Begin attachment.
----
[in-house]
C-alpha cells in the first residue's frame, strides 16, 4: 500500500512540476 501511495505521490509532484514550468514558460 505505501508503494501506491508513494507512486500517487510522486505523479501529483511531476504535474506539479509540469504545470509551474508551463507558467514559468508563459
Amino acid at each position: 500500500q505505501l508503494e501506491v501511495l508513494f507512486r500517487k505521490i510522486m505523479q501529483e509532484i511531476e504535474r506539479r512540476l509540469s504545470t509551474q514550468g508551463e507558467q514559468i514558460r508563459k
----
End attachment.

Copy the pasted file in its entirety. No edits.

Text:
[in-house]
C-alpha cells in the first residue's frame, strides 16, 4: 500500500512540476 501511495505521490509532484514550468514558460 505505501508503494501506491508513494507512486500517487510522486505523479501529483511531476504535474506539479509540469504545470509551474508551463507558467514559468508563459
Amino acid at each position: 500500500q505505501l508503494e501506491v501511495l508513494f507512486r500517487k505521490i510522486m505523479q501529483e509532484i511531476e504535474r506539479r512540476l509540469s504545470t509551474q514550468g508551463e507558467q514559468i514558460r508563459k